NEED TO KNOW MORE? There’s actually a website called Cicadamania. Everything you could ever want to know and more, including where they are expected to be and when!  Link here.  



When I saw a picture of this shrub, I thought it would be so so so good in my garden with the silver foliage!

Once I saw this VIDEO (link) from First Editions, I knew I had to have it. So I now have two.


This Proven Winners plant tag caught my eye with the pretty blooms and the words petite and fragrant. We have many many viburnums of all types and we love them (so do the birds), however, they are NOT petite! This one is said to reach 3.5 – 5′ high and 3.5 – 6′ wide. Not tiny but will work very nicely. Looking forward to watching them grow! More info here.


Three of the five containers did VERY well. Ammi (I’ll have to keep my eye on her), Sweet William, and French Alouette Larkspur. So far nothing from Magic Fountain Delphinium and Munstead Lavender.

I will totally do more of this next year. For a simple, inexpensive pack of seeds, SO MANY PLANTS and it was so easy. (See the beginning of the project here.)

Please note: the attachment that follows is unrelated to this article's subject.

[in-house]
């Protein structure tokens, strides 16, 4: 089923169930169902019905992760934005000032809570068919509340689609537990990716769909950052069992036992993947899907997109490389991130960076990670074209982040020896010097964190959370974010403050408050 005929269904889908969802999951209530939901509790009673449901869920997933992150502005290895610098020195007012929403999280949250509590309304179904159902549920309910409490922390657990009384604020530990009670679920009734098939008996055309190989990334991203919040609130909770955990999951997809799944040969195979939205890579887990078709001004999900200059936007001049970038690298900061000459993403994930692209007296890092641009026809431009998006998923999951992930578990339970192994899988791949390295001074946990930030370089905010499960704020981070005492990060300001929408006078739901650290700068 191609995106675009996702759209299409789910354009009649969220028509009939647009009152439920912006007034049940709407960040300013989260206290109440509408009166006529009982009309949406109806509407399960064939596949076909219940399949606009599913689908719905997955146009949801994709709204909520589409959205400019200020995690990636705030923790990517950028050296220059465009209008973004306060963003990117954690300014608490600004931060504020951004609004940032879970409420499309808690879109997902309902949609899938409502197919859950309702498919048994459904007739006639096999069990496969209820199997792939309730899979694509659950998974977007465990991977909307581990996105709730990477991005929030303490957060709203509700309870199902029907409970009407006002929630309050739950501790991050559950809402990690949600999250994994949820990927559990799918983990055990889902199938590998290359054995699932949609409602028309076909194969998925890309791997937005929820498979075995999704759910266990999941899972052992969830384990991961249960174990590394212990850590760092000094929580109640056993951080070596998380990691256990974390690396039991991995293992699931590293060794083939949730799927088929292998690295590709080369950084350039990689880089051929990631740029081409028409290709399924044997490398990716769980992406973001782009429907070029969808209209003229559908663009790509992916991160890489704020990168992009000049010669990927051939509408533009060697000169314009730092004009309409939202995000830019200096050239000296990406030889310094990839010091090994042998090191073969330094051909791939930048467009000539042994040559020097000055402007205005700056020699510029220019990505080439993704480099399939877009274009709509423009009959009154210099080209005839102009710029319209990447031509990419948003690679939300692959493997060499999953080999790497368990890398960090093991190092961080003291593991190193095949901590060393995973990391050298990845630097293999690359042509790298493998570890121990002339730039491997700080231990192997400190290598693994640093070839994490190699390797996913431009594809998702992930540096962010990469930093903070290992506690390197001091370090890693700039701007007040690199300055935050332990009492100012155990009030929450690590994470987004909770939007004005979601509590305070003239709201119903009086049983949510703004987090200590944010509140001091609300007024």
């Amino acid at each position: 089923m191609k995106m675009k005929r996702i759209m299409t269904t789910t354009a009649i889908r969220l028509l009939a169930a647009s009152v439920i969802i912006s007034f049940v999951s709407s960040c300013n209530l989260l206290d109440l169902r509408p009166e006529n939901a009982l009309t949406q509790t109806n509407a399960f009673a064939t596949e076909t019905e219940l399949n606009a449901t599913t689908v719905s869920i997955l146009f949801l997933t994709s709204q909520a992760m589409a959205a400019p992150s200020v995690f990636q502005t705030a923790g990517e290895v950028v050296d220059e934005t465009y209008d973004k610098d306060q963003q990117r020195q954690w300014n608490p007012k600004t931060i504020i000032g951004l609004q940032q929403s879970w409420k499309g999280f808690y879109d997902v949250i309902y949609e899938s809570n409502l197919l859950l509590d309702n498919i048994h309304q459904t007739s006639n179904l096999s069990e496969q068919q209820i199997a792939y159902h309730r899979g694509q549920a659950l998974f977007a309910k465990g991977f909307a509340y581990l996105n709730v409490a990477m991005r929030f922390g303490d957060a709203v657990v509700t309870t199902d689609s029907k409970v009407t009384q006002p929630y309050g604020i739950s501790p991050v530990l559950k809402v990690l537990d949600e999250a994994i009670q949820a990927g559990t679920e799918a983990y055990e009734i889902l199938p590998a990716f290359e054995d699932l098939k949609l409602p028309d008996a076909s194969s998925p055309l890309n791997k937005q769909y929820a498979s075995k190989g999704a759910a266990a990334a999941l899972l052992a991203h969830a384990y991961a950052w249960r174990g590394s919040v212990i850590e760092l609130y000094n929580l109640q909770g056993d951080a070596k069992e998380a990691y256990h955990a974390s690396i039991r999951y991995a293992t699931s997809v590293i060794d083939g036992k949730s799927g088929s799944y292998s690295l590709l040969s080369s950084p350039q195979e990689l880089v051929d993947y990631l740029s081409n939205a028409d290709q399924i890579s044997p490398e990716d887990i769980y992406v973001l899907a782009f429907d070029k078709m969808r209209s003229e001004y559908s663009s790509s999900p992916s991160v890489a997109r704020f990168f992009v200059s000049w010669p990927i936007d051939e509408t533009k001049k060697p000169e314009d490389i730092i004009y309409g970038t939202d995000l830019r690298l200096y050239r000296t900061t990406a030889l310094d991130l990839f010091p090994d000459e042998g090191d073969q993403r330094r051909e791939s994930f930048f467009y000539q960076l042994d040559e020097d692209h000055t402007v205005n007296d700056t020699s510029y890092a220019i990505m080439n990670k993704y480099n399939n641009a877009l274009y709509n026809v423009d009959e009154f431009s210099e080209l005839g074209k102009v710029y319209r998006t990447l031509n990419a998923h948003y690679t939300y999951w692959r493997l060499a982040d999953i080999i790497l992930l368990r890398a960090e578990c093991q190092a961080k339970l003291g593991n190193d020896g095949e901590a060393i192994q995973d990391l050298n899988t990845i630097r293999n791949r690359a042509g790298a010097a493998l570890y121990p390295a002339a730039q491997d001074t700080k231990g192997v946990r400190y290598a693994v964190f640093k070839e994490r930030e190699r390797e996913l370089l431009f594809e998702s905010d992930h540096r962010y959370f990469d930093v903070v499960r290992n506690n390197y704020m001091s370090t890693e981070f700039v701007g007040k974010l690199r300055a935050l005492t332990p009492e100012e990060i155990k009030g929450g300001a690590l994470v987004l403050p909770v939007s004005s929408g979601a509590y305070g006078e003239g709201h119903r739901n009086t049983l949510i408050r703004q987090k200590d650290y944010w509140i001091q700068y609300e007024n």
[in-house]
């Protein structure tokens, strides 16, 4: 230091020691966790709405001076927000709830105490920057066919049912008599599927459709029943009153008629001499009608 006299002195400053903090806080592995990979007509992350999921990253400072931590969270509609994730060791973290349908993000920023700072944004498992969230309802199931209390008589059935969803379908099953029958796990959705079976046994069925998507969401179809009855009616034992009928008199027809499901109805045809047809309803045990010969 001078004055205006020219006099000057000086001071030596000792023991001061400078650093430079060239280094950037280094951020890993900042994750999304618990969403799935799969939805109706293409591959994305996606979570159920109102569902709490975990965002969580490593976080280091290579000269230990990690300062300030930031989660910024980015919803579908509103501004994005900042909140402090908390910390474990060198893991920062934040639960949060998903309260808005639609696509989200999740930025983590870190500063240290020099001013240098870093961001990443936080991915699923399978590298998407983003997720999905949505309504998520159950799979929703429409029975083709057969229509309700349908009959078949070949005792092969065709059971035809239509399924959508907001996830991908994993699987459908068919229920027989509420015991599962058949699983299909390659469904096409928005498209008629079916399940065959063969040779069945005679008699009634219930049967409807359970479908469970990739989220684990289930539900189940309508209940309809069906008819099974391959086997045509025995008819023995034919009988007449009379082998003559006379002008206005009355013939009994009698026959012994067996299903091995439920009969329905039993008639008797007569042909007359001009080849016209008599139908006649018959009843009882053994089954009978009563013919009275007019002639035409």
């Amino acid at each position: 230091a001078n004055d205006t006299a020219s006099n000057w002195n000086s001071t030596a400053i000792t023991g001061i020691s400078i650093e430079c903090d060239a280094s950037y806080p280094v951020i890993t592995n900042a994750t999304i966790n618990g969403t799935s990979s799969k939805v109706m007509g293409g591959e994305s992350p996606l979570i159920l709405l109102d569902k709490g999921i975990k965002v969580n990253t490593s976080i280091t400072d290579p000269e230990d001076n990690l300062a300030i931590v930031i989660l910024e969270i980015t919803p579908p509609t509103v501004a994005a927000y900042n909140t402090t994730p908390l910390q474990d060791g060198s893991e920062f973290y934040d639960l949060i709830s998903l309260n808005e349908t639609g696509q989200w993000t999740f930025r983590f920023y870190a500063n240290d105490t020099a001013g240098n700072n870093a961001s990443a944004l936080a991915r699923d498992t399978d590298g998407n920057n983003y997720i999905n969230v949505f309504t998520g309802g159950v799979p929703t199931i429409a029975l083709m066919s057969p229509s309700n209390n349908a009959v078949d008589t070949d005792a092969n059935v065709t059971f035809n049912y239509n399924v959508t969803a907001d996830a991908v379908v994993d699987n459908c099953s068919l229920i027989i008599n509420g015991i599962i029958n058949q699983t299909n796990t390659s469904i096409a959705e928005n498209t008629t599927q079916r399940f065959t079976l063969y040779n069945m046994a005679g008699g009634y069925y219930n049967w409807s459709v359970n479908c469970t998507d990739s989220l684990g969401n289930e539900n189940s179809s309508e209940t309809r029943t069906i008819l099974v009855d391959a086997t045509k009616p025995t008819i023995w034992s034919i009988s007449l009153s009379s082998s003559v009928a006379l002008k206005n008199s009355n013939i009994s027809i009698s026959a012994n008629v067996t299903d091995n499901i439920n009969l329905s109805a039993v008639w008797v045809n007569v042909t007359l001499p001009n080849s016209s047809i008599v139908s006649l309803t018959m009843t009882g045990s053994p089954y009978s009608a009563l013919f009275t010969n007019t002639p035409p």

My baby Peggy Martins are recovering from an attack from spider mites. TIme will tell how they continue to do.😞

I potted up the baby Formosa lilies from seeds given to me from my good friend David. This was the first time to use my new transplant tools (Amazon). All I’ve had in the past were my handy dandy 20 something-year-old tiny trowels from Smith and Hawkins. They are great for most small work, but I was going for something even smaller and sharper. I found this set and compared to the heavy-duty S&H tool, they seemed very flimsy to me at first. But they were perfect for this delicate work. 

Munstead Lavender is doing great! Munstead is the only lavender I have tried (and I’ve tried sooooooo many) that comes back reliably. (I’m in 5b.)